Emory Police Chief Rus Drew, who previously served as the Columbus State University (CSU) (Ga.) police chief, presented the “Medal of Valor” award to a CSU police officer in 2015, a year after the officer shot and killed Zikarious Flint, an allegedly armed 20-year-old Black man who was running away from the officer.
On March 30, 2014, at 2:35 p.m., CSU police received a report that Flint was loading a handgun at a gazebo on campus. CSU Police Officers Benjamin Scott and William Pack responded and began chasing Flint, and in this pursuit, Scott shot Flint twice in the back, the autopsy report found.
Flint, who was not a CSU student, was on campus visiting friends, his mother Shamanique Flint told the Wheel.
Although Drew told the Associated Press the day following the shooting that the “suspect turned and faced the officers,” internal police investigation documents obtained by the Wheel revealed that, according to Scott’s written account of the incident, Flint did not in fact turn around and was running away.
In a 2016 article of Drew’s hiring, the Wheel mentioned Drew’s oversight of the shooting but failed to investigate further.
Drew awarded Scott the “Medal of Valor” in 2015, 15 days after a grand jury voted against opening a criminal probe into the officer’s actions. The award honored Scott’s “swiftness of action in protecting the community he serves,” the placard reads.
Shamanique Flint said she remains haunted by the photograph of Drew presenting the award. “How do you award someone a medal of valor for taking someone’s life?” she said. “It’s like you’re condoning it, so I feel like my son’s death is on Rus Drew’s hands as well.”
Many Black Emory students and organizations have denounced the Emory Police Department (EPD) in the wake of nationwide uproar over the killings of Black civilians at the hands of police. In a list of demands for the University, a coalition of Black student organizations has requested the disarmament and defunding of EPD.
But what Black students feel is the over-policing of their community is not new. In 2015, Black Students at Emory penned similar demands to University administrators, writing, “throughout, Black organizations have been severely policed which has led to their expulsion from Emory University’s campus for reasons that most organizations on campus are guilty of.”
Drew did not respond to repeated requests for an interview. Vice President of Academic Communications Nancy Seideman wrote in a June 6 email to the Wheel that the University was aware of the shooting when Drew was hired as the Emory chief of police. The Columbus chapter of the Fraternal Order of Police requested that Drew present the award to Scott, Seideman wrote.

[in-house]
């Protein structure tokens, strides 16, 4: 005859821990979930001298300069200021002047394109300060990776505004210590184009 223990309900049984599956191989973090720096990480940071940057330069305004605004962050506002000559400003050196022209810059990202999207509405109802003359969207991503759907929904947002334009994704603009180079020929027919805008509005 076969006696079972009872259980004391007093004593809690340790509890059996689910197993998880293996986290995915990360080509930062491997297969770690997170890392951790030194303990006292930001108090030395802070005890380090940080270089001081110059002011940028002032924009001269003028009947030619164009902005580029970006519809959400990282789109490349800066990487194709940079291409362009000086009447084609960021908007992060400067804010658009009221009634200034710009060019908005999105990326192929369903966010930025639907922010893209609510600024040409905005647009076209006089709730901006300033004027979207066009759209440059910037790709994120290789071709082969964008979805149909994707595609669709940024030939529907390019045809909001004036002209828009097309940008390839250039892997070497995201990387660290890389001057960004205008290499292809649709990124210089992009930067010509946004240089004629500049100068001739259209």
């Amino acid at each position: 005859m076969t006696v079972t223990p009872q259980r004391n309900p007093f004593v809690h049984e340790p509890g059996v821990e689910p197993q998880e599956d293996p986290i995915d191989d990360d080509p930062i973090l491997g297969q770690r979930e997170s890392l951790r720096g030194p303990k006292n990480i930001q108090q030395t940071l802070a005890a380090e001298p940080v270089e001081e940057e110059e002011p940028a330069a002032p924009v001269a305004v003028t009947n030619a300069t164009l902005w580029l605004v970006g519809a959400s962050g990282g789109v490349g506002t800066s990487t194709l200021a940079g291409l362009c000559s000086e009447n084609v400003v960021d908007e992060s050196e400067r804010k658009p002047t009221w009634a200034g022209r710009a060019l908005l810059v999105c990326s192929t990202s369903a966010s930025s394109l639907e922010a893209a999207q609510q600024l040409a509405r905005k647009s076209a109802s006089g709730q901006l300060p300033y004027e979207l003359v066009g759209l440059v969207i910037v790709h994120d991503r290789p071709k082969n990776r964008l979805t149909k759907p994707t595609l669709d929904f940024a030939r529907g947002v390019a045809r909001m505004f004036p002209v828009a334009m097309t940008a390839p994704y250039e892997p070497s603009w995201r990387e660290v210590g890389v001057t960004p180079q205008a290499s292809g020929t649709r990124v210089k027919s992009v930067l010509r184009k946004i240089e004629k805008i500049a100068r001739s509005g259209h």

Scott alleged in his written statement of the incident that Flint “brandished” a handgun, although the Flint family’s lawyer Katonga Wright (99C) has questioned this allegation, arguing that there was never an investigation into how the weapon found at the scene was connected to Flint.
Wright also noted that in security camera footage of parts of the chase, Flint could not be seen holding a gun. Scott wrote in his account of the incident that he was attempting to activate his body camera when Pack requested assistance in chasing Flint but was unable to turn it on in time.
After Scott hit Flint with his car in a parking lot, Flint stood up and continued to run. As the sole officer on the scene, Scott exited the car, drew his weapon and shot Flint from 15 to 20 yards away. After the shooting, Scott was placed on paid administrative leave but was reinstated five months later, Wright said.
Over a year after the shooting, a grand jury recommended that then-District Attorney Julia Slater not open a criminal probe into the incident. Wright said the case was mishandled, citing the Georgia Bureau of Investigation’s failure to provide her with evidence from its investigation until after the grand jury proceeding and what she believes to Slater’s lack of motivation to investigate and prosecute Scott.
Slater did not respond to the Wheel’s request for comment.
Following the grand jury’s decision, Drew told the Columbus Ledger-Enquirer he believed the officer’s actions were justified. “We knew the day of the incident that the officer had done what was appropriate, followed our protocols,” Drew said. “We were very proud of the actions taken, as unfortunate as the outcome was.”
Wright disputes Drew’s claim. “A man running for his life towards the exit is not a threat. [Flint] had not shot a weapon, he had plenty of opportunities to take hostages if he wanted to, he could have been on a shooting spree … but throughout the chase, Mr. Flint is just running for his life as fast as he can.”
Shamanique Flint filed a federal civil lawsuit against the state of Georgia shortly after the grand jury’s decision and in August 2019 she reached a settlement with the state for $300,000.
“The saddest part for the family is that … the officer received an award,” Wright said. “I found that to be interesting, that you killed someone and received an award.”